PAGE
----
When you think of countries with venomous snakes and spiders, Spain isn’t one that comes to mind.
But did you know that Spain is in fact home to 13 different types of snakes and more than 1,700 species of spiders? Luckily though only five of the snakes and six of the spiders are venomous and potentially dangerous to humans.
In this article, we have tried to answer as many of your questions as possible in regard to venomous snakes and spiders native to Spain. You can expect to find the answers to the following questions and more...
Let’s get some answers to these questions …
Which snakes are a danger to human life?
Luckily snake bites are rare in Spain and according to a scientific report carried out by J.P. Chippaux, it is estimated that between one and seven people in Europe are killed by a snake bite each year.
The five snakes that are venomous are:
The Asp Viper - The Asp viper is brown in colour with black stripes. It is highly poisonous, its bite is very painful and untreated bites can be fatal.
Symptoms of a bite begin with sharp pain, followed by swelling and bruising. A venomous bite can cause rapid deterioration of blood vessels, leading to problems with vision.
However, it is important to note that asps typically deliver a ‘dry bite’ which is a bite that doesn’t inject poison. Whilst still very painful, it is not life-threatening.
Only a very frightened asp will deliver a poisonous bite.
The False Smooth Snake - The False Smooth Snake is small, grey in colour, with brown spots and has smooth scales. Again bites from one of these snakes is extremely rare and their venom is very mild.
This snake is harmless to humans, although it does have venomous glands. Its poison is not really active, besides given the size of its mouth and the position of its teeth releasing poison, it is almost impossible that a human could be affected if bitten. A little reaction could still occur, like a slight swelling around the bitten area.
The Montpellier Snake - The Montpellier snake is very long and is blue or greenish with a white underbelly. Bites from this type of snake are also rare due to the location of its fangs. If you should get bitten by one it may be very painful but the venom is quite mild, so is unlikely to cause serious health issues.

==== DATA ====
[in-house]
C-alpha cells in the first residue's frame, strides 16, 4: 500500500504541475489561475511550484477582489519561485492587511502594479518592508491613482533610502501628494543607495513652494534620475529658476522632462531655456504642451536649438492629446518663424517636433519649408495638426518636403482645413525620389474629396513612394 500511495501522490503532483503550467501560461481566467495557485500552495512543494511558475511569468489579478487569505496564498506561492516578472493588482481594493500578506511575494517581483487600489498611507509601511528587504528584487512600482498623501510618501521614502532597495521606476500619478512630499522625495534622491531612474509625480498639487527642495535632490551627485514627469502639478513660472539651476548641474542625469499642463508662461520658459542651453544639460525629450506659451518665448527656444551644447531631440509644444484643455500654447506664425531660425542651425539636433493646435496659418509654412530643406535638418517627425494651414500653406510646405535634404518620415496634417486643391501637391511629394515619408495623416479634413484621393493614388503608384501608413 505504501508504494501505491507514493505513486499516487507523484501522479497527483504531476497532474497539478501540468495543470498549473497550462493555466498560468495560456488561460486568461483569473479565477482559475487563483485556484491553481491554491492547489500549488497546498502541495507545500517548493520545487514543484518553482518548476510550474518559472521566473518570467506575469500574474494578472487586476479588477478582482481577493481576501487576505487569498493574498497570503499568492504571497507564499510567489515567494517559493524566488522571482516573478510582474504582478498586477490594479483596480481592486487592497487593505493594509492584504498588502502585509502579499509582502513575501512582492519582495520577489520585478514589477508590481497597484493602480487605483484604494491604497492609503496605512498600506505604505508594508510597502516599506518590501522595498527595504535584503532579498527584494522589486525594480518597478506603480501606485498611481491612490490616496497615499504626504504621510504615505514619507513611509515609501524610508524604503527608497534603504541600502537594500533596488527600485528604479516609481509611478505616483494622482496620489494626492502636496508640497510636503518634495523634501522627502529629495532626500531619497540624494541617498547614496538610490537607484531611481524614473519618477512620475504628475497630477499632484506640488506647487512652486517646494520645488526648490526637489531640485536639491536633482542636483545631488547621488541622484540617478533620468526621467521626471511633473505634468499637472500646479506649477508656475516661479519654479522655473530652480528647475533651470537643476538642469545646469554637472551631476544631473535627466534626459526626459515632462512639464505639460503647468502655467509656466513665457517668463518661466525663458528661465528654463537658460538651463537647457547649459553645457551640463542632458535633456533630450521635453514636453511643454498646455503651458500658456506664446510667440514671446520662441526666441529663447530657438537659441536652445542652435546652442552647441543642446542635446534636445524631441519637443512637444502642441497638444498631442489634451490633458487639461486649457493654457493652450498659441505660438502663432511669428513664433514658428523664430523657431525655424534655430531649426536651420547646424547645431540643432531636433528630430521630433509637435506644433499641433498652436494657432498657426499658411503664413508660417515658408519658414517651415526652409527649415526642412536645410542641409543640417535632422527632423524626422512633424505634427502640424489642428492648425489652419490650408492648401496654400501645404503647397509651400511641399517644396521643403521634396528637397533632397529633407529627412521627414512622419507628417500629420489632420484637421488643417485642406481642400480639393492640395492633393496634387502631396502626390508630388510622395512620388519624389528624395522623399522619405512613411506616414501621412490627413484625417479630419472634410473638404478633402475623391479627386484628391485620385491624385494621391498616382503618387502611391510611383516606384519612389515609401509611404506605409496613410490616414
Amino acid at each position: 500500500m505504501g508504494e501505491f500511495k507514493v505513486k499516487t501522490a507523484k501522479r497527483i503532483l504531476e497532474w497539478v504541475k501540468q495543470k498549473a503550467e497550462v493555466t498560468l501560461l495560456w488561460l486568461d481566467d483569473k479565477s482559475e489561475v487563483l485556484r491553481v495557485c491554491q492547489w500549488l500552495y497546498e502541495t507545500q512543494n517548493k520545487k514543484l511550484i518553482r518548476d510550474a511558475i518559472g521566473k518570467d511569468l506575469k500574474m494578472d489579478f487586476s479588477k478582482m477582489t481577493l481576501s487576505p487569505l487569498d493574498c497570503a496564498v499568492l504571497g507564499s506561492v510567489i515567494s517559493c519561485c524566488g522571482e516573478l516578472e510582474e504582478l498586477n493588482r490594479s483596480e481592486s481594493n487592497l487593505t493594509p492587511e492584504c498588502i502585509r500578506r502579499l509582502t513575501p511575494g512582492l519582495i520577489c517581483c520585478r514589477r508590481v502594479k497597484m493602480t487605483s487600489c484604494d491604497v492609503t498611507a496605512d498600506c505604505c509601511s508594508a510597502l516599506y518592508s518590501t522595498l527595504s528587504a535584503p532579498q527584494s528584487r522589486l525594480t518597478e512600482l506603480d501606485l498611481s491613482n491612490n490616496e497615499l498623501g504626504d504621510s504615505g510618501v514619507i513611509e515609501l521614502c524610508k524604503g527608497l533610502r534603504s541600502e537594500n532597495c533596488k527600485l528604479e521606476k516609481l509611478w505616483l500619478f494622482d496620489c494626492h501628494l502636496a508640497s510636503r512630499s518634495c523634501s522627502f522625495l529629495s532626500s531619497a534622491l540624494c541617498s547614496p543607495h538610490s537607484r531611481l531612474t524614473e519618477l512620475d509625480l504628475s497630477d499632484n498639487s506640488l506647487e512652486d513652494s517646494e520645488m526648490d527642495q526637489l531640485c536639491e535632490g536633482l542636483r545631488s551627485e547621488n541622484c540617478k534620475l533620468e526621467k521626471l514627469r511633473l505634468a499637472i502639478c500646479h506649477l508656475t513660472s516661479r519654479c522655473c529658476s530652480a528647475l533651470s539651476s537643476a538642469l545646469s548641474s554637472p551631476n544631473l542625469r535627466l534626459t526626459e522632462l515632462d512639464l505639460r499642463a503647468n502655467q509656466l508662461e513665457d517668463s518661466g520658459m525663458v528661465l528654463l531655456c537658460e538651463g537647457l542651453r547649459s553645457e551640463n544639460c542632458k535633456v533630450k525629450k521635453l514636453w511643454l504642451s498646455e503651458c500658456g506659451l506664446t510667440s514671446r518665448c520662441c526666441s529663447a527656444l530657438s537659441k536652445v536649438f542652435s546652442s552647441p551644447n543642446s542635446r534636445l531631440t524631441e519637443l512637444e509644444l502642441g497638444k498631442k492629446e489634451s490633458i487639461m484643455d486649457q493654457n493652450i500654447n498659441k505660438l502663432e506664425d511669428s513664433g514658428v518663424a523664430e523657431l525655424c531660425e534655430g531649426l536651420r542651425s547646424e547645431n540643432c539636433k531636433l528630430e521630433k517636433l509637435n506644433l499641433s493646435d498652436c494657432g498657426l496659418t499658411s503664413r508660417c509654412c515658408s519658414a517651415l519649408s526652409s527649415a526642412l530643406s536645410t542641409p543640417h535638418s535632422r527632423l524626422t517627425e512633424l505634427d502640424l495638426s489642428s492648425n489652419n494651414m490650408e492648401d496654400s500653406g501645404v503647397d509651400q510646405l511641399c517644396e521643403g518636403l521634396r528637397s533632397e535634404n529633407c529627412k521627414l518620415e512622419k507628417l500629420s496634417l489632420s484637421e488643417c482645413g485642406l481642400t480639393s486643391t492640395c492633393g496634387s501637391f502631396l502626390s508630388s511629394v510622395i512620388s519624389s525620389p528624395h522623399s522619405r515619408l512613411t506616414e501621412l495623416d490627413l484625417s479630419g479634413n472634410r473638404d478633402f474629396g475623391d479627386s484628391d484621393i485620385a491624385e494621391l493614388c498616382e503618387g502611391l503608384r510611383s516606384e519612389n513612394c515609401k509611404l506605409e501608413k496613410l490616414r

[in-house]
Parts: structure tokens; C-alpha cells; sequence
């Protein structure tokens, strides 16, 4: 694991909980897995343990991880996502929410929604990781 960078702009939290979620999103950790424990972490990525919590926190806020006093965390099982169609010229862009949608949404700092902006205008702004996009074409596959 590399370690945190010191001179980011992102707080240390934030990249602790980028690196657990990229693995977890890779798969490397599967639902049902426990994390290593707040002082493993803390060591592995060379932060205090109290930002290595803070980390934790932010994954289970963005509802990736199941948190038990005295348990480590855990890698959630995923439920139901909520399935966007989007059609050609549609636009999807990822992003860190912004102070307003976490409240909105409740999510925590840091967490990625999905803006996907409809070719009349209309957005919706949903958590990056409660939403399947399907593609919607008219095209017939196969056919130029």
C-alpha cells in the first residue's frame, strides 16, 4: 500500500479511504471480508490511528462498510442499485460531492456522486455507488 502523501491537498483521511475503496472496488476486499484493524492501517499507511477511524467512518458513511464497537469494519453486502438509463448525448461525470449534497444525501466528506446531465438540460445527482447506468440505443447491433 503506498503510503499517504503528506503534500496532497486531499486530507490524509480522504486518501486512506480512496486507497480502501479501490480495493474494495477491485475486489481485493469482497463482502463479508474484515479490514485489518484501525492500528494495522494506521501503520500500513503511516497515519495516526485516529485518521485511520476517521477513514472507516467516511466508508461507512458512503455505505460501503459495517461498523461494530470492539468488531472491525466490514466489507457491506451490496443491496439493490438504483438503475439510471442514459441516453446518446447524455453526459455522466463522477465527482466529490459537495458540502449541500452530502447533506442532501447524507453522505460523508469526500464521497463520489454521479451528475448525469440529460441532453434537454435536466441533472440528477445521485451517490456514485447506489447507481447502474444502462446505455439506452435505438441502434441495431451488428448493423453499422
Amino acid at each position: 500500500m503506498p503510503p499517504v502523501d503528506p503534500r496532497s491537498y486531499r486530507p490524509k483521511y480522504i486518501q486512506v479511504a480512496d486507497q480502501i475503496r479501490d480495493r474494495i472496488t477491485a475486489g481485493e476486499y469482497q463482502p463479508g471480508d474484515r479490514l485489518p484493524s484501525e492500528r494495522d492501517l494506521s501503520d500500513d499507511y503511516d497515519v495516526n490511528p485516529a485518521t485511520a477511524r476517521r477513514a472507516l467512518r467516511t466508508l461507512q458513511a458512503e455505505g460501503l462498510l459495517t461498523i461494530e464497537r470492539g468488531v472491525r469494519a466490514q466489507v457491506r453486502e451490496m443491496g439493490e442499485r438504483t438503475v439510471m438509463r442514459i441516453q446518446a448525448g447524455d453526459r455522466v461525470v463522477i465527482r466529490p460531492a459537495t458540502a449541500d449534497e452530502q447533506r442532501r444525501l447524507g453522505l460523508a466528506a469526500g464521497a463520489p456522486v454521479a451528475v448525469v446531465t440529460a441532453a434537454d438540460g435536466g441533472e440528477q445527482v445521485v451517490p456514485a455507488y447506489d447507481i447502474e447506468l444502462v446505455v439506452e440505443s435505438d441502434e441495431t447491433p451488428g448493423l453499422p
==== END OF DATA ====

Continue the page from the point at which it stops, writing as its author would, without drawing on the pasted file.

Montpellier Snakes inject venom when they bite, but it is generally not known to be lethal. Symptoms from the bite could include pain, swelling and numbness in the affected area, headache, nausea and vomiting, diarrhoea, lightheadedness, seizures and in some cases collapsing.
Seoane’s Viper (Top Image)– The Seoane’s viper is a highly polymorphic species with four different colour patterns. They can be beige or light grey in colour, with a brown zig-zag pattern, a brownish morph with no pattern, or they can have a fragmented zigzag pattern or have a twin-striped pattern, with the ground colour described as two narrow, straight, dorsolateral longitudinal lines along the body.
A bite from one of these snakes is not normally life-threatening, but could be if the person bitten is a child, elderly or suffers from certain illnesses.
Snub-Nosed or Lataste’s Viper - The snub-nosed viper is so-called because it has a kind of triangular-shaped horn on the end of its nose. They are greyish in colour with a black or brown zigzag pattern down their body.
These snakes inject venom when they bite, but this does not typically lead to loss of life.The signs and symptoms of a bite from these snakes may include pain, bruising and swelling at the bite site, which may be progressively followed by tissue necrosis, nausea and vomiting, abnormal breathing issues, dizziness, shock, and collapse, in severe cases, necessitating immediate treatment.
Where in Spain would you find venomous snakes?
Snakes can be found across the whole of mainland Spain but different varieties prefer different regions.
For instance, the Asp Viper can be found around the Pyrenees, the False Smooth Snake is an habitant of the Iberian Peninsula and the Seoane’s viper can be mainly found in Galicia, Castilla y León, the Cantabrian coast and the Basque Country.
The Snub-nosed or Lataste’s viper can be found throughout Spain in dry and rocky habitats and the Montpellier Snake is also present throughout Spain, but with the exception of the Atlantic strip of Northern Galicia, Asturias, Cantabria and the Basque Country.
Which spiders are venomous?
There are six venomous spiders living in Spain, but the main two to look out for are the Black Widow and the Recluse.